Electric vehicle charging network Engenie has hired former McDonald’s global product director James Wehner as chief technology officer.
The company aims to tap Wehner’s customer experience expertise to make electric vehicle charging a frictionless exercise.
Electrons to go
While swapping fast food for rapid charging is not an obvious career move, Wehner thinks electric vehicles are approaching a tipping point – and that effort to solve charging challenges sooner rather than later will pay dividend.
At McDonald’s, Wehner led the development and rollout of self-serve kiosks, which quickly became a $3bn channel for the company, delivering higher value sales per order while bringing down queues and making things more efficient on both sides of the counter.
“McDonald’s was a fantastic opportunity. The work we did was on huge scales – incredible numbers,” said Wehner. “But there reaches a point in every job where you have achieved what you set out to do, which was deliver a significantly better experience for customers in restaurants.”
Mulling a new role – and purchasing his first electric car – Wehner was open to Engenie’s approach.
“Engenie wants to become a leader in its field by putting the driver at the forefront of what it does, literally driving the customer experience. I’ve spent the last 10 years focusing on that side of things. So it was an opportunity I couldn’t walk away from.”
Wehner says progress is built upon solving “simple challenges” for drivers one step at a time.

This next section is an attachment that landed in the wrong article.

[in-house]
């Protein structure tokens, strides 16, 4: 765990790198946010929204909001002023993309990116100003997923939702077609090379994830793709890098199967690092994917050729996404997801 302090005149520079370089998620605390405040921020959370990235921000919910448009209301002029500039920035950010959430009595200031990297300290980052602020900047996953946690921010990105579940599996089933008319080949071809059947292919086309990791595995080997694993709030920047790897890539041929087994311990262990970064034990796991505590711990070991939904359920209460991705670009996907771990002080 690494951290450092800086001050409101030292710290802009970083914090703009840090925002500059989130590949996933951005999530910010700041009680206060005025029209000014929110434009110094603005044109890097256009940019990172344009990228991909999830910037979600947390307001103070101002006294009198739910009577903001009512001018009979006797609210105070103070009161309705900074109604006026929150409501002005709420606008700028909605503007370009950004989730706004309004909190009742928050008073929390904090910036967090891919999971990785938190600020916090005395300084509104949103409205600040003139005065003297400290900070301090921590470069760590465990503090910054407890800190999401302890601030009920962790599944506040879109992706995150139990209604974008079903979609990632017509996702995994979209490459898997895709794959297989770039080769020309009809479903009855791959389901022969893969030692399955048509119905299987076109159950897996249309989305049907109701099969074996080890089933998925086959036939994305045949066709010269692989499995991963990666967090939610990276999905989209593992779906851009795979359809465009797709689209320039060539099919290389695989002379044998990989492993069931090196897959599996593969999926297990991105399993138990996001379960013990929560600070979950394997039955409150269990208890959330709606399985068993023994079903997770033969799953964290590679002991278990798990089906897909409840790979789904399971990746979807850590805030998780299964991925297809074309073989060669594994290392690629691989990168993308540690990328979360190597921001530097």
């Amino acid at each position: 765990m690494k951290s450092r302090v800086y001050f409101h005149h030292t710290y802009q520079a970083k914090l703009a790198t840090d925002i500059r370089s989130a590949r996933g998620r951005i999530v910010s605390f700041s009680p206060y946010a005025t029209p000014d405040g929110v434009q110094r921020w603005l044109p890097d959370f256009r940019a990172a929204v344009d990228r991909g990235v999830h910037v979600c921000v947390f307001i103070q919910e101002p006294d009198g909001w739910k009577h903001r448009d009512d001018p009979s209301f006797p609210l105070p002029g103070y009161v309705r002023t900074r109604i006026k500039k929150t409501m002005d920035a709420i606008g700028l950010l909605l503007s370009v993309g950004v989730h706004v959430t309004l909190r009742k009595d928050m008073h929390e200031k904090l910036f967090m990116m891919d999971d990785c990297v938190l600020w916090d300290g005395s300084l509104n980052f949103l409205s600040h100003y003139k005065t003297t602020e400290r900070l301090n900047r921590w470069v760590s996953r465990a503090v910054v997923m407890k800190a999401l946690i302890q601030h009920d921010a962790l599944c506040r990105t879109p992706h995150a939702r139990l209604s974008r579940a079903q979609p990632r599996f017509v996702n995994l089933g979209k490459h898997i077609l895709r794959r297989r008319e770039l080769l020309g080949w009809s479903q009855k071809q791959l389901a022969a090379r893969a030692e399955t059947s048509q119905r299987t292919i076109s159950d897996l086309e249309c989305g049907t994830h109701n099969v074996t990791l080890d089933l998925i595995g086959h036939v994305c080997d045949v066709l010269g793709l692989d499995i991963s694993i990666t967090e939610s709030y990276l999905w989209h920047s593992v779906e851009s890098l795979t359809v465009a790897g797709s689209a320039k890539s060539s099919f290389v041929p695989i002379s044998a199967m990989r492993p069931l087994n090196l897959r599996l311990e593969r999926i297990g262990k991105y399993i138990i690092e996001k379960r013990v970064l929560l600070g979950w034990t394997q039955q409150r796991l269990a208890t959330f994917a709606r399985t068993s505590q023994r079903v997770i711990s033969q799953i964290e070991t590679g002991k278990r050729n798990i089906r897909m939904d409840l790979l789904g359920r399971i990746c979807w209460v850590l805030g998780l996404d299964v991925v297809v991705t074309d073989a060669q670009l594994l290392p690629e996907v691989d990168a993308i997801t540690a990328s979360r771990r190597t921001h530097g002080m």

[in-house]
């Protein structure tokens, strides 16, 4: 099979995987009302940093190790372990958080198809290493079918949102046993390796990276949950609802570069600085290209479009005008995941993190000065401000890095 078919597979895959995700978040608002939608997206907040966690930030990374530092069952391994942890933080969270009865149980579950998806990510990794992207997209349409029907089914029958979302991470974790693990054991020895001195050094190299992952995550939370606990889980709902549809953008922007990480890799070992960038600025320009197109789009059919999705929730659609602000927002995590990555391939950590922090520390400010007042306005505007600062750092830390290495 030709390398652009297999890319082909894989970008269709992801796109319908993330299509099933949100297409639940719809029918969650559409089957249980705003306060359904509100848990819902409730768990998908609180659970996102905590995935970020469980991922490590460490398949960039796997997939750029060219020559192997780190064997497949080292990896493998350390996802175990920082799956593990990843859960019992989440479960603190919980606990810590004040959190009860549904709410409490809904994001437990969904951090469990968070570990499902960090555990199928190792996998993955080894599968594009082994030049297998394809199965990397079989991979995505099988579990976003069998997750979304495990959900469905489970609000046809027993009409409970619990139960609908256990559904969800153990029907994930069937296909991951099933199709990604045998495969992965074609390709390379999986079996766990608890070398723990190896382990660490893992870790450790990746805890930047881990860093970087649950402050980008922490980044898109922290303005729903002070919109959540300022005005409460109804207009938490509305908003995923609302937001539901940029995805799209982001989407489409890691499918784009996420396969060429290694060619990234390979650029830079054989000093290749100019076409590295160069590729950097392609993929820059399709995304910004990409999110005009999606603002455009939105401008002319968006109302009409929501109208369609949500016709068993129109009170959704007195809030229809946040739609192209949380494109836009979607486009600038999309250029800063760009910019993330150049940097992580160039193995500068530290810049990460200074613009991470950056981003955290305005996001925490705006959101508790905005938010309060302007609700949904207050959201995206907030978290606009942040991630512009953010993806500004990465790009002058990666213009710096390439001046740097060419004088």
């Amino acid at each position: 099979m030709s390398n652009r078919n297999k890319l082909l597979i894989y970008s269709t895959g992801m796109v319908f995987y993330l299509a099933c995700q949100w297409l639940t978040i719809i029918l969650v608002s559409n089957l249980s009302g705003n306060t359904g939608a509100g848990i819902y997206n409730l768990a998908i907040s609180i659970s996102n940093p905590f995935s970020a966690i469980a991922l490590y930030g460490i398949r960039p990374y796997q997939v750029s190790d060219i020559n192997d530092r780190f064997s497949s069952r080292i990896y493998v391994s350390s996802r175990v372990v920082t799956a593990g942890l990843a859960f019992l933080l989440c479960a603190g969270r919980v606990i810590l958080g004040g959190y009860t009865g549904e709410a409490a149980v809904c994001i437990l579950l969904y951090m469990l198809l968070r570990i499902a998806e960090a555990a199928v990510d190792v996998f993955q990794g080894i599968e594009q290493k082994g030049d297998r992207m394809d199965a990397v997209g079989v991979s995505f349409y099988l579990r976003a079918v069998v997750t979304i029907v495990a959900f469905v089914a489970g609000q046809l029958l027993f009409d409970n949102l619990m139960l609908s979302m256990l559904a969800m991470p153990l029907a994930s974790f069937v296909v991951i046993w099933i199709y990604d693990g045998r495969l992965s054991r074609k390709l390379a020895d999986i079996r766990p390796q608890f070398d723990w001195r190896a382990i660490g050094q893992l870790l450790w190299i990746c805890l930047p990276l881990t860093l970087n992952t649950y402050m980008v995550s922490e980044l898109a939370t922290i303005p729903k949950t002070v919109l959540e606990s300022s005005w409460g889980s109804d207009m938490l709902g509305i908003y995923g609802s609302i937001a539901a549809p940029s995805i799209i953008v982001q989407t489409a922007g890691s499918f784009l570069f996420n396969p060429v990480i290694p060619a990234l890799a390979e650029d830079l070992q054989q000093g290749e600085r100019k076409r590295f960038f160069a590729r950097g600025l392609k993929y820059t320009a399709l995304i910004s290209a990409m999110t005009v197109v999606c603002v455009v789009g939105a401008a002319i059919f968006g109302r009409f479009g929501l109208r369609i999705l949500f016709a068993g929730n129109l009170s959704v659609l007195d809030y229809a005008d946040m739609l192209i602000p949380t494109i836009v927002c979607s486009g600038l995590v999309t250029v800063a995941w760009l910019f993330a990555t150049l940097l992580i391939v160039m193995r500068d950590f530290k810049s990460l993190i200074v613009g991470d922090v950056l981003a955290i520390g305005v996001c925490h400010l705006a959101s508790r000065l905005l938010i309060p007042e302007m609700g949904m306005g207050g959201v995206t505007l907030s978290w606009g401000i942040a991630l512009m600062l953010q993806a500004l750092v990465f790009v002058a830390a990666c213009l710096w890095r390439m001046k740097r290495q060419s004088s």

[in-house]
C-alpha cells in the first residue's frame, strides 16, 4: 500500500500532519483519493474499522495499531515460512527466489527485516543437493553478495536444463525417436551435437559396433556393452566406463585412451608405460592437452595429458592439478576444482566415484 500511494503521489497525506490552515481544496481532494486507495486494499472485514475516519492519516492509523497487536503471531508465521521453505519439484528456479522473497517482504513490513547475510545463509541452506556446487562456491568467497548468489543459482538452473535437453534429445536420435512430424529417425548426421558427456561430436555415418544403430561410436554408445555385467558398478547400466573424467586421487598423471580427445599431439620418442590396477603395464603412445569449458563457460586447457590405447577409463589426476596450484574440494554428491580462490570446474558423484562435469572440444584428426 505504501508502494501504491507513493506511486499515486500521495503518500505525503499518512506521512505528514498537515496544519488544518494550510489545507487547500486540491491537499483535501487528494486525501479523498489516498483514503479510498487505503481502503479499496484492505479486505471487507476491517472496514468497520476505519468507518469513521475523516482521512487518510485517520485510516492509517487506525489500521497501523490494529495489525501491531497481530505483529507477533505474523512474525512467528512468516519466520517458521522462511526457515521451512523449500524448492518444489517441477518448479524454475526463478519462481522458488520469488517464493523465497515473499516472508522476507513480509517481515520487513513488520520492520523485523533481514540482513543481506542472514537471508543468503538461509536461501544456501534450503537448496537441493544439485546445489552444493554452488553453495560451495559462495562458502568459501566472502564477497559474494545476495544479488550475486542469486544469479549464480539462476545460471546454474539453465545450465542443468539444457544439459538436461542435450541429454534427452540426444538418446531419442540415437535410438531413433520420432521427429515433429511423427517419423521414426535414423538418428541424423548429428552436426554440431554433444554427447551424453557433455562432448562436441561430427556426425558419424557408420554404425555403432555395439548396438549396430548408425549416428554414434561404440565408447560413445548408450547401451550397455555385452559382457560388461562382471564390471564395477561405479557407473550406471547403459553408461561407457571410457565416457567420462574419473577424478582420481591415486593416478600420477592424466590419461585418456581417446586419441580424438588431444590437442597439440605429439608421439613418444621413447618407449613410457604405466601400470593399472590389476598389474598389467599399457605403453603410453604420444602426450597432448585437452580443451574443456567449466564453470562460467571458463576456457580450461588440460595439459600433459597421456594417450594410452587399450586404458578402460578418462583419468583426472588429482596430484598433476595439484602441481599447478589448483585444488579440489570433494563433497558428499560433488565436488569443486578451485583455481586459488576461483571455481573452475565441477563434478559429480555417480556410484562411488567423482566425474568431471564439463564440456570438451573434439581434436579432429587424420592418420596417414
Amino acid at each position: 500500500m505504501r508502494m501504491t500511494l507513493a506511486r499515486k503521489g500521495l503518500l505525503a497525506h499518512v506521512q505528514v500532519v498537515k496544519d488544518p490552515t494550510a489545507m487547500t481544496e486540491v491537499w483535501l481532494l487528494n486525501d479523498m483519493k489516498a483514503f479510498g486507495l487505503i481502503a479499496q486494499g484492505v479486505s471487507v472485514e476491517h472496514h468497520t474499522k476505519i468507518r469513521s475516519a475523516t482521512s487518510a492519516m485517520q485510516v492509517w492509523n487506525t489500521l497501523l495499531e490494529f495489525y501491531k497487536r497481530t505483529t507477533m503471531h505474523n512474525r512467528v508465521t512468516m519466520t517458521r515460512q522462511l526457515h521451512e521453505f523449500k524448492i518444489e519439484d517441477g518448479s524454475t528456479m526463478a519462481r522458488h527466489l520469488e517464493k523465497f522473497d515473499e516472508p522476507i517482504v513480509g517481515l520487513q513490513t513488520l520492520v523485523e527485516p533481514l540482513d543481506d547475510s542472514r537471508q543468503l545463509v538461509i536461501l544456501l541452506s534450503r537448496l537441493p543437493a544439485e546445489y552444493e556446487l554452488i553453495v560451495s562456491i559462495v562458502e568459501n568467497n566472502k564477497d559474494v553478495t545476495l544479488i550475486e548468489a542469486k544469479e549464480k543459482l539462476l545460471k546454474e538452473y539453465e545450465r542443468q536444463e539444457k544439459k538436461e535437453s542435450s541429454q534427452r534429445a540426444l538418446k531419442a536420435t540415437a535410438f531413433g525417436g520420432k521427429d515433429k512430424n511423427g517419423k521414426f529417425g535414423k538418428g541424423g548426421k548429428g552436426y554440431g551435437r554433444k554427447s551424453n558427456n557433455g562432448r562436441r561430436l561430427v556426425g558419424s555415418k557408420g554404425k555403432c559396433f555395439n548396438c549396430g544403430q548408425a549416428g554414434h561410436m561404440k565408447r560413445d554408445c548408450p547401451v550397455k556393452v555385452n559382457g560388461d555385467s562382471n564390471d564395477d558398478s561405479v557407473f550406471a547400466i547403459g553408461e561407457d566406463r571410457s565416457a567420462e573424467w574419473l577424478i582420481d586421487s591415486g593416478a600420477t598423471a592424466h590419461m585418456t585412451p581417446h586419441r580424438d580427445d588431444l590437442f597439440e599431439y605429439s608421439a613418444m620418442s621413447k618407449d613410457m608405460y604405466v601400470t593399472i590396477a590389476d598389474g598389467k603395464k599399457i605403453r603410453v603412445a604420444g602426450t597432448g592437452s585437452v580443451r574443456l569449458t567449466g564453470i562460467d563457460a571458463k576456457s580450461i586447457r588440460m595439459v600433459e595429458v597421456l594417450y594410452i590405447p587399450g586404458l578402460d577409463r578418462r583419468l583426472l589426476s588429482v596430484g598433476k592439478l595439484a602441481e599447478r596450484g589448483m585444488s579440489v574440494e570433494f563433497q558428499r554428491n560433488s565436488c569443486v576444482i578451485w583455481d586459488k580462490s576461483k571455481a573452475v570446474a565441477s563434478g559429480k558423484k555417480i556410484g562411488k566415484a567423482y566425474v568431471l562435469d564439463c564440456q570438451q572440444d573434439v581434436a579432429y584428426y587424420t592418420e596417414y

“If you don’t have off street parking, charging is pretty inconsistent. There are lots of glaring issues – people are putting them on social media the whole time. Engenie has resolved a lot of the issues – it has pay as you go functionality at the chargepoint already. But there are a lot of other opportunities to reduce friction points and make the overall experience better.”
Success is a world where interoperability issues are a thing of the past, “where everything just works”, according to Wehner.
To enable that world, commercial partnerships will be key.
Engenie is “working with competitor networks to allow our customers or drivers to charge on their networks and vice versa as seamlessly as possible. We are talking to car manufacturers about integrating with in car navigation and talking with others around map integration,” added Wehner.
The company is also working on commercial agreements with suppliers so that people’s EV charge can be added to their domestic energy bill.
Once transactional and interoperability issues are solved, networks and their partners can start competing more fully on service and personalisation via system intelligence, Wehner believes.
Providing smart route optimisation and offering incentives to drivers (charge and enjoy a special offer lunch at this pub, or earn a reward for using this chargepoint at the start of your shift instead of the end) will also assist with optimising demand across its network, ensuring better returns for investors and a quicker path to profitability.
Placing an order?
While Engenie is working on further relationships with food and leisure operators, Wehner said he couldn’t comment on McDonald’s UK EV rollout strategy.
“They have started mass deployments in a couple of European markets, and I know it is on the roadmap. But it is not a global initiative – it’s driven by local appetite to do so,” he said.
“But obviously if they want us to help we are happy to do so.”